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Budget Hearing Focuses on Student Resource Officers

The vast majority of questions asked at this years budget public hearing were about SROs.

Members of the Brookfield Board of Finance (BOF), Board of Selectmen (BOS) and Board of Education (BOE) held a public hearing on the 2013-14 budget Tuesday night, answering questions from the public that largely centered on the proposal to add two School Resource Officers (SROs) to increase overall safety at the schools.

View the videos above for more from the question and answer session.

The BOF will have one more opportunity to adjust the $59,420,000 proposal at a Tuesday, April 16 meeting before the Annual Town Meeting, set for 7:30 p.m. on May 7 in the Brookfield High School (BHS) auditorium.

The BOE will also be making final adjustments before the Annual Meeting, .

Residents in attendance at the Town Meeting will set the date for the referendum, suggested for Tuesday, May 21.

Dig into the proposed 2013-14 budget using this searchable database.

Sam April 10, 2013 at 11:35 AM
Rent a cop, non union of course
Antonio Villanueva April 10, 2013 at 03:54 PM
I believe the comments about SRO training were misleading and inaccurate. SRO training is a week to ten days ON TOP OF standard police officer training. Correct me if I am wrong. This is not someone straight off the street.
Missy April 10, 2013 at 04:30 PM
That is correct, SROs have the same training as every other police officer in the field - plus specialized training to work with specific school age children. Even in their basic training they are taught how to best deal with the growing issues facing children. They have an excellent reputation is school districts in this country.
Carol April 11, 2013 at 07:58 PM
Didn't Richard Saluga speak? Where is his speech?
John Mainhart April 12, 2013 at 03:22 PM
I respect those souls who want to protect their sons and daughters, but I am greatly concerned that all our answers to violence seem to enlarge our already too large police state in this once free country. Many times our focus on being safe erodes our freedom and ,makes us more fearful ,of our ,fellow human beings. I believe confronting our fears in this way will make us regret the country we have created.
Publius April 15, 2013 at 01:03 AM
If the desire was to keep our children safe, statistically, the best use of money would be to install seat belts in the school buses. Instead, we're going to deal with a short term reaction to an unpreventable event by committing to a long term expansion of the police force, with the attendant benefit and retirement expenses. School is the place where we will prepare our children for the future. As we are in this pattern of response, that future will inevitably move us closer to being a police state. We may as well get them used to having a policeman watching their every move from a young age.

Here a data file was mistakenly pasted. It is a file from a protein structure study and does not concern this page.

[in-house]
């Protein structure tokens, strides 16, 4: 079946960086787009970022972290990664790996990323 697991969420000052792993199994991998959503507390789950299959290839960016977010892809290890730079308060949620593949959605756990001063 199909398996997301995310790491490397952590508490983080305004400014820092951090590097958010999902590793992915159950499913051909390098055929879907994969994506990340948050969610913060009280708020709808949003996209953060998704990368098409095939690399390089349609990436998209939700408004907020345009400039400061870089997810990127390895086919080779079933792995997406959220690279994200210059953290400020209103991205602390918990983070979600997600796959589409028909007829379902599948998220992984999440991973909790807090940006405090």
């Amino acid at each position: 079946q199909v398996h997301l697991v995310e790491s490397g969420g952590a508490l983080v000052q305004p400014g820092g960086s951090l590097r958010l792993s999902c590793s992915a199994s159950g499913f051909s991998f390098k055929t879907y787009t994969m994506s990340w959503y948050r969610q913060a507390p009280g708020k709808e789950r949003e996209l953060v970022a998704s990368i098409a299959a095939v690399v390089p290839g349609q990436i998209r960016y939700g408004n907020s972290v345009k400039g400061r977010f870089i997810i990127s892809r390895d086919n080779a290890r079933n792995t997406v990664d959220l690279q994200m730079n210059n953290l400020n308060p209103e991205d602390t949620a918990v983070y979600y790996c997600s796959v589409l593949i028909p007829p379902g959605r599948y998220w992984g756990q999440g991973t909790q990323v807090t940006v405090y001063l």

Jeff Albarn April 15, 2013 at 01:40 PM
Absolutely makes sense to install a police presence in every single school in town. It's no different than installing locks on the school door...albeit with associated costs on a grander scale...Let's work to eliminate the countless ":assistant to the assistant" administrative roles in our government and schools if we have to, but it's the one thing that the inhabitants of Brookfield could vote through that could be an visible, appropriate response to the events that precipitated this conversation. Does it create more of a "police state" like John Mainhart proposes? Perhaps, but no more than already exists...I would offer a police presence in schools develops a respect for the badge and a better sense of security and would be an adequate response rather than posturing about costs and the fear of a receding Newbury that really hasn't existed in 225 years... Gary Gramling, Joey Lamparelli, and Maureen Will were all repurposed at points in their respective careers to address a growing need to develop a relationship with the youth, and this is no different. It's now time to more than have one of our finest donning a McGruff the Crime Dog costume...

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